At a time when 3D ‘experiences’ are being used to fleece a few extra pence of generous parents and numerous sequels and spin-offs of CGI family films are saturating cinema listings, it comes as a welcome breath of fresh air to see there are still films like Academy Award nominee A Cat in Paris (2010) being made. Jean-Loup Felicioli and Alain Gagnol’s children’s animation is a lovingly hand-crafted piece of escapism which shows that today’s discerning child audiences don’t have to be hand fed pristine prints of outlandish adventures to be entertained.
Dino is a cat living a double life. By day he’s the caring companion of Zoe – a little girl who since losing her father to the hands of a notorious gangster has become mute and unable to construct a true bond with her police detective mother. At night Dino takes to the rooftops of Paris as an accomplice to Nico – a burglar with a heart almost as large as his swag bag. However, an unusual twist of fate brings Dino’s two worlds together, with this fearless feline finding himself in a perilous situation with his two closest companion’s lives in danger.
The painstakingly meticulous 2D animation of A Cat in Paris is delightfully old fashion however, so too is the film’s storyline – offering very little in the way of an inventive or unique narrative, something which may sadly deter younger audiences. Whilst the film’s story may lack imagination that’s not to say A Cat in Paris isn’t without its charm.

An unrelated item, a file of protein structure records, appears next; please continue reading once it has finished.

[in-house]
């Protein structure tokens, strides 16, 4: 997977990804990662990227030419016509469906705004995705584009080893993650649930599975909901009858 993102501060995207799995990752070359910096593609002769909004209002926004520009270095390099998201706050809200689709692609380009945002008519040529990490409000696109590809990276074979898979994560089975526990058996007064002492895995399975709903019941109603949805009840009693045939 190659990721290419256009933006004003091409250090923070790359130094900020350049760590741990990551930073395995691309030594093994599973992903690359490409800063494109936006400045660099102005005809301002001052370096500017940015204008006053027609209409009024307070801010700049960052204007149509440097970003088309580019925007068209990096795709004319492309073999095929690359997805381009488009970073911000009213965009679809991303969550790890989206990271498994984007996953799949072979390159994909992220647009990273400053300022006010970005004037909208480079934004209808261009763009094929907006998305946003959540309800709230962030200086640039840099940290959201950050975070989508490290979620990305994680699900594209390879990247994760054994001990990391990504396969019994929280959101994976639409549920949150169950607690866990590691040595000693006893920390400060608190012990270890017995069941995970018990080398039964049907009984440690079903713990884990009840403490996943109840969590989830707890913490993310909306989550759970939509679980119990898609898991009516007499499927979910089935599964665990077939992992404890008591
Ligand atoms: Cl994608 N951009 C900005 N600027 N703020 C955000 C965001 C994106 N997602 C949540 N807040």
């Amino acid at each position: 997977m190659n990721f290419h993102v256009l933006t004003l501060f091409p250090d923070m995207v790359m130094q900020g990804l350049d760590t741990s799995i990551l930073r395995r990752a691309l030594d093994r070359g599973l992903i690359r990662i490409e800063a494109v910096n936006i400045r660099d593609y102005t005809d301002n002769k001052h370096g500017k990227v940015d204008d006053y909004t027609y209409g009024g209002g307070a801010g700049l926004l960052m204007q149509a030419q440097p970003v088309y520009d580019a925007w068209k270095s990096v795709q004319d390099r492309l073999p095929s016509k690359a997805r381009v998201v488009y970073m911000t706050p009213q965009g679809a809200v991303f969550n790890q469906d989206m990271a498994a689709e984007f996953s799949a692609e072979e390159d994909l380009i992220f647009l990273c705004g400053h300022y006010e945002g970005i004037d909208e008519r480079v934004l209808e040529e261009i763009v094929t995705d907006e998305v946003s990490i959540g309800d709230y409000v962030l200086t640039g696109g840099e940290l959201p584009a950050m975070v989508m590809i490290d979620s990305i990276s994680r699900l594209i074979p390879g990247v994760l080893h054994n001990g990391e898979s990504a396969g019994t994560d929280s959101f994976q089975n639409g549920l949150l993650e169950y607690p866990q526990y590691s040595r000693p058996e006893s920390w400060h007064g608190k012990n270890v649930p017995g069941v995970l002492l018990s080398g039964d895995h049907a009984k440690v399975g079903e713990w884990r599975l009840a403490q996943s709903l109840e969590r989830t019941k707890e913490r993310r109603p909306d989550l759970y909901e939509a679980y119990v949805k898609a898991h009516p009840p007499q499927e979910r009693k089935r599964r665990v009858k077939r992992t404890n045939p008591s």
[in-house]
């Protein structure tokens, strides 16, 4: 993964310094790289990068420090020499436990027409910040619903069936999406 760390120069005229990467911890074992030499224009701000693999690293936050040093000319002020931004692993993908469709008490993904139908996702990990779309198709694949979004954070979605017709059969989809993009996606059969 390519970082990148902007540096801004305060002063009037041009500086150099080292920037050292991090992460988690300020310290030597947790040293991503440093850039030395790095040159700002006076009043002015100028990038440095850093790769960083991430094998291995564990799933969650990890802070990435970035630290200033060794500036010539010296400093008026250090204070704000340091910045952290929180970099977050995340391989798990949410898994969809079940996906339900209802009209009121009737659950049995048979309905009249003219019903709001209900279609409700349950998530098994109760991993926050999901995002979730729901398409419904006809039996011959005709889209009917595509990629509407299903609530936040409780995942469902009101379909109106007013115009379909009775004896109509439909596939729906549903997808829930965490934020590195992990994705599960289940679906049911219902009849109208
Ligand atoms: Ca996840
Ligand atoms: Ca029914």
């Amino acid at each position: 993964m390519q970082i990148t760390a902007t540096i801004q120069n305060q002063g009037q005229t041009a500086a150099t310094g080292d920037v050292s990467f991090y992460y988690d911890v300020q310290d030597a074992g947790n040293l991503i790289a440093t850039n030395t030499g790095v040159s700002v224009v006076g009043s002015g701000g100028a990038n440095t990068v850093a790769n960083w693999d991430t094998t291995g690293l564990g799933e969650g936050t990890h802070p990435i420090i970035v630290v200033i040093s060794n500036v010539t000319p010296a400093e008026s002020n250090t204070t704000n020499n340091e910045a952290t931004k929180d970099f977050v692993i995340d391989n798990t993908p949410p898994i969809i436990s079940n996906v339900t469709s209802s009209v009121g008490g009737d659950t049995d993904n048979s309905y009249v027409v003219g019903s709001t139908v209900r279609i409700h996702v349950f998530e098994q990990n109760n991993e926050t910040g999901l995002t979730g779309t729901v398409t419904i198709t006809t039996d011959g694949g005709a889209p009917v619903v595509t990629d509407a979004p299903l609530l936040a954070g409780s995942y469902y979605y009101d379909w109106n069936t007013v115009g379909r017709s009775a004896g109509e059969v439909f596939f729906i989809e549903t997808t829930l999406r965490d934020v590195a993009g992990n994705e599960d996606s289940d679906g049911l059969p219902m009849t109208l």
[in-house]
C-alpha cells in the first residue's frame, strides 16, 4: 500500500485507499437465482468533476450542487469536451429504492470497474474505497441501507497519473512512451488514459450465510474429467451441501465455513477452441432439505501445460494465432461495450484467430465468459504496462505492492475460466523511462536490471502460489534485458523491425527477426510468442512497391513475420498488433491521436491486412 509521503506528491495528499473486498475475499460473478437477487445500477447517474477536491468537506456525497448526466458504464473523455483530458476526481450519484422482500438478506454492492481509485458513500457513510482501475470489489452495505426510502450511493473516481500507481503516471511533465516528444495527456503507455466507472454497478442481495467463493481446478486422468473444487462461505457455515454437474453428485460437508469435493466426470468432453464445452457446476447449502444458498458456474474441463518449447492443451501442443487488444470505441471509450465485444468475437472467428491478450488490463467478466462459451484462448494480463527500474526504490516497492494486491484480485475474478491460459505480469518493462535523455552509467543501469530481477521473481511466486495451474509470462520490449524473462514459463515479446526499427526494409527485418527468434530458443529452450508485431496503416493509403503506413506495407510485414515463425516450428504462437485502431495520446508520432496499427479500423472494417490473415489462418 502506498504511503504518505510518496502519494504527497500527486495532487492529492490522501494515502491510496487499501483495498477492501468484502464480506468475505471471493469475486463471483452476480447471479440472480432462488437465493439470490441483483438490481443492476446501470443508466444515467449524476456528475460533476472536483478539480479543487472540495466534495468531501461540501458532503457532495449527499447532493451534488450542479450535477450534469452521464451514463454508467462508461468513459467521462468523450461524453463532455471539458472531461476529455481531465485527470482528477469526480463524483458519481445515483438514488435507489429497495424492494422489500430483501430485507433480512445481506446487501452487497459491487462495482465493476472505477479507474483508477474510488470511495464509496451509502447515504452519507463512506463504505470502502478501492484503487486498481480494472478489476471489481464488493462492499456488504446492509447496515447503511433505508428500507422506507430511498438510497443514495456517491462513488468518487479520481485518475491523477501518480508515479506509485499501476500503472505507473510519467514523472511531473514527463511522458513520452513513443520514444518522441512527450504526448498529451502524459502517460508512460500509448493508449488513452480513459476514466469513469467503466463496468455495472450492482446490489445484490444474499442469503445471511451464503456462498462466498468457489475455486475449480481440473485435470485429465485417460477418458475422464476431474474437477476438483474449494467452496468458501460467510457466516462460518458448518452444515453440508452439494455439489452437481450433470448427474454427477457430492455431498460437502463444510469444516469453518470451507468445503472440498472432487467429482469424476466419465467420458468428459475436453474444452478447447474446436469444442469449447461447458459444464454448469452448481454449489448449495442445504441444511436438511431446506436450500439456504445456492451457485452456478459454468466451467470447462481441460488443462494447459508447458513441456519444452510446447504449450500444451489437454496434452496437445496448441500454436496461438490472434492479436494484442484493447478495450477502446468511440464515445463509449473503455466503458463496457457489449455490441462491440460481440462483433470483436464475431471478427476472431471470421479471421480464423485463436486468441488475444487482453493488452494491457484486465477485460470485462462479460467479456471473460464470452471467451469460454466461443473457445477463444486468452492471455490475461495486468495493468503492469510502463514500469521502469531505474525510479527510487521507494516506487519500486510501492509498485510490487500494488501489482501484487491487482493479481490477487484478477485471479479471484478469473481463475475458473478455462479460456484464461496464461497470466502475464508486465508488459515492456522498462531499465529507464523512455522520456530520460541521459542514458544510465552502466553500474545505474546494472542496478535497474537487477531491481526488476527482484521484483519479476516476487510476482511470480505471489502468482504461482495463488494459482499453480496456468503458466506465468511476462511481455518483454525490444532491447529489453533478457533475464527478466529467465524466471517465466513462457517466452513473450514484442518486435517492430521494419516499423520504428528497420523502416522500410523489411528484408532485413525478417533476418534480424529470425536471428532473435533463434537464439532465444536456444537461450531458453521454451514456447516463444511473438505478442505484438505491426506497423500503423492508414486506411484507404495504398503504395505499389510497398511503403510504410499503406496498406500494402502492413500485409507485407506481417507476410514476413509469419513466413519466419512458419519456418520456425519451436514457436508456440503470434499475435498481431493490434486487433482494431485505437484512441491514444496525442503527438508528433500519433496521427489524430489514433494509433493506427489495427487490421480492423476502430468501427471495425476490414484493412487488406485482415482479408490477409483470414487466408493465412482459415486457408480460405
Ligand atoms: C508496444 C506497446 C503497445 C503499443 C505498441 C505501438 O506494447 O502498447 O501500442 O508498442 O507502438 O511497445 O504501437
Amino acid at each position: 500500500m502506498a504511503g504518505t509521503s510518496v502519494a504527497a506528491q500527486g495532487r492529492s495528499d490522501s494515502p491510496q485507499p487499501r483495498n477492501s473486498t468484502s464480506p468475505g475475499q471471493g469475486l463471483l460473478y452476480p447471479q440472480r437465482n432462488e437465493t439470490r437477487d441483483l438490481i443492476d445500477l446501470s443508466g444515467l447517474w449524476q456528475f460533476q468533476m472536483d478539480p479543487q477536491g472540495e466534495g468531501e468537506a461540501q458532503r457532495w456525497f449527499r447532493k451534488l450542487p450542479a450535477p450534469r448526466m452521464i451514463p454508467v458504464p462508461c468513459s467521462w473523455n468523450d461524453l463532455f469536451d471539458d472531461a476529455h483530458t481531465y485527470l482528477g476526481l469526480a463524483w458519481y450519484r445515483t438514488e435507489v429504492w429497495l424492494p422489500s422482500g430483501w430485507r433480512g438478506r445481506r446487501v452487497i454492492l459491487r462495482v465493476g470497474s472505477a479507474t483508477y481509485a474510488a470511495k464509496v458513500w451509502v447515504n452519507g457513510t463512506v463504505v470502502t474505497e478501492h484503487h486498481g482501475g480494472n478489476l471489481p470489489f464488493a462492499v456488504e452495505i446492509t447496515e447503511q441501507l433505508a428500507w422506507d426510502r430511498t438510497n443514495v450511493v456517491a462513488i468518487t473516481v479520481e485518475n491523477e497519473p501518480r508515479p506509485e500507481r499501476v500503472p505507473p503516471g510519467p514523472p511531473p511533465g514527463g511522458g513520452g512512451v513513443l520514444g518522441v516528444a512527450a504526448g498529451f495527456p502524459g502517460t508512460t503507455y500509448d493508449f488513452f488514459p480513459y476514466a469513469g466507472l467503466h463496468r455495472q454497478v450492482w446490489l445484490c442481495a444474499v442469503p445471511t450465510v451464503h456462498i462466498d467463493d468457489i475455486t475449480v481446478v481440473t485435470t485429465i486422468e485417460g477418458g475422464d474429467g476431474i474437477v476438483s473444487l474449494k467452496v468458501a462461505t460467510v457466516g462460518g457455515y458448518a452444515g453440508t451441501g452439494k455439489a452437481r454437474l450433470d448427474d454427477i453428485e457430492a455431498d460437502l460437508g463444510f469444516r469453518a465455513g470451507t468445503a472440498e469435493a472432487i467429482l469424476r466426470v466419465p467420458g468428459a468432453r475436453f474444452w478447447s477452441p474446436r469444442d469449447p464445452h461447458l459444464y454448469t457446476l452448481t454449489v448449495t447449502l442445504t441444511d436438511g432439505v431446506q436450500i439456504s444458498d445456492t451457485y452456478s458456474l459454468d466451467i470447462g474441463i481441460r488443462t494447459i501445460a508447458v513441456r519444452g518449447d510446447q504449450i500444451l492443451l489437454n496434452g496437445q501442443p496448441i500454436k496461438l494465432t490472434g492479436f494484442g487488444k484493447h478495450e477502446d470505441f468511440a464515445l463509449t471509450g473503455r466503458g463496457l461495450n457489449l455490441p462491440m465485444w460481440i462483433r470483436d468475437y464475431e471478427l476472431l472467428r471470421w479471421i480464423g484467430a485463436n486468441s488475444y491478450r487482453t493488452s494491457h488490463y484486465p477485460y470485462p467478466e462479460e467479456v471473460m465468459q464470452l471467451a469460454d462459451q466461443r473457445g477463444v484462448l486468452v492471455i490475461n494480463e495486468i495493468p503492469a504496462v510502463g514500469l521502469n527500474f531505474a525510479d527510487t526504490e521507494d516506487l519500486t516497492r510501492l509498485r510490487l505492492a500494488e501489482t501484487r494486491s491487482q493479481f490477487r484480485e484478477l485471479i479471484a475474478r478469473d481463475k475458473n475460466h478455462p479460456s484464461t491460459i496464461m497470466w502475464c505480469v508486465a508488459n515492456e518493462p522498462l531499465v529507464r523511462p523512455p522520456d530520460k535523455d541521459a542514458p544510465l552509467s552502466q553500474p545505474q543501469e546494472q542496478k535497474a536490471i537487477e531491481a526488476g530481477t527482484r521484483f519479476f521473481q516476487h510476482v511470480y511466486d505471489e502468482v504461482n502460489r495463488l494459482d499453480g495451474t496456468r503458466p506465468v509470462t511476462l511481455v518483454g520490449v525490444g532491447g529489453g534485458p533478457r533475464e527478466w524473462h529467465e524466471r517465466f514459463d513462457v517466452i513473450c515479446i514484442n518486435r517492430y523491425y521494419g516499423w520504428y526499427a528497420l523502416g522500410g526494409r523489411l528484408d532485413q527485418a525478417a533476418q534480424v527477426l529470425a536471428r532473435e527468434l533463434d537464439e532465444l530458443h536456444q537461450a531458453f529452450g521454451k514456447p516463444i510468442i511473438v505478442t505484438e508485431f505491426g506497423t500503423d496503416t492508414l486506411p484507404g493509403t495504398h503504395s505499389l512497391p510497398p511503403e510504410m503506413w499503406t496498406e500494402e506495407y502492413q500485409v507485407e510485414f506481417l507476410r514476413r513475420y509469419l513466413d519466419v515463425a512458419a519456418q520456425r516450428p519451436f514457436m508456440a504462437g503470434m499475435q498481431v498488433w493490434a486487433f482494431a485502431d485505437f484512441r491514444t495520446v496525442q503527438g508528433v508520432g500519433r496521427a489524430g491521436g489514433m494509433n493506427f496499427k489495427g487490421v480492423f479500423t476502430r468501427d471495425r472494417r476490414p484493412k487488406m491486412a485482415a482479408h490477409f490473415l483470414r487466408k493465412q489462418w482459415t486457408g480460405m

Apart from the quintessentially European visuals which draw influence from the expressionist era of art history, the film contains numerous nods to the film noir of the French New Wave such as Bob the Gambler (1956) and Lift to the Scaffold (1958) – the latter more recognisable through the film’s delectable Miles Davis inspired jazz score.
With a runtime of around 60 minutes A Cat in Paris never quite feels like a feature film, sitting somewhere between the realms of a TV miniseries and a fully fledged family movie. However despite its minute stature the film is chocked full of excitement thanks primarily to its collection of thoroughly engaging and eclectic characters.
Whilst perhaps not quite the powerful defibrillator shock to the heart of 2D animation that The Illusionist (2010) or Persepolis (2007) were, A Cat in Paris remains an incredibly slight but highly enjoyable romp which shows there’s still magic to be found in hand drawn cinema.